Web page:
That night at the hotel I spoke to my boyfriend and tried to contact the Dubai embassy to make sure Meg would be allowed in the city.  I was up until 3am trying to get ahold of them - and I never did.  I went to sleep with my boyfriend taking over the calls all the way over in Oman.  The next morning I woke to a message from him that said he'd finally gotten ahold of someone.  In Dubai, certain breeds of dog are not allowed into the city.  This includes any mix of pittbull.  It doesn't matter that Meg is a service dog, she was not allowed into the airport.  The woman he spoke to said it wasn't worth it to bring her in only to get quarantined, to send her home until we could figure out a way to have her shipped to Oman where they would allow my dog.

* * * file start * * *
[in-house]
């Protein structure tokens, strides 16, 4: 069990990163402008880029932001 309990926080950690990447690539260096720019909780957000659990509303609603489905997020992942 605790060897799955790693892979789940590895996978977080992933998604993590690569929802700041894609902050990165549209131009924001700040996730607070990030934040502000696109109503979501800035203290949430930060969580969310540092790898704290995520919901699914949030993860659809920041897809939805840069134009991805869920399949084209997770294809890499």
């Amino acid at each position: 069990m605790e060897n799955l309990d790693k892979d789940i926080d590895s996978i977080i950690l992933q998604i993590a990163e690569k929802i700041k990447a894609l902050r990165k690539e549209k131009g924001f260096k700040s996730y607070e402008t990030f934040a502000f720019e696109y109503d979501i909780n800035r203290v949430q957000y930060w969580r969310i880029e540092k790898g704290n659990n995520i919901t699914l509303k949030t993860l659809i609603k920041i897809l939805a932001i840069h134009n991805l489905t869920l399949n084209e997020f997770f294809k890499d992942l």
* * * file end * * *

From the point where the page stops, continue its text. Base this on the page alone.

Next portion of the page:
I finally lost it.  My flight would leave in about 12 hours after I got his message and as she slept on the bed I couldn't imagine leaving her behind.  She's an emotional support service dog for a reason and to face this massive transition without her, after leaving every other part of my life behind and beginning a whole new one - even a new job - was just unfathomable.  Still, I cried and prayed and cried and prayed and began looking at alternatives.  Nothing was coming up as possible.  Sitters charge too much, I had no transportation to get her somewhere without missing my flight, I had no money to stay another night in the hotel much less get another plane ticket through another airline, and the horrific words "humane society" just terrified me.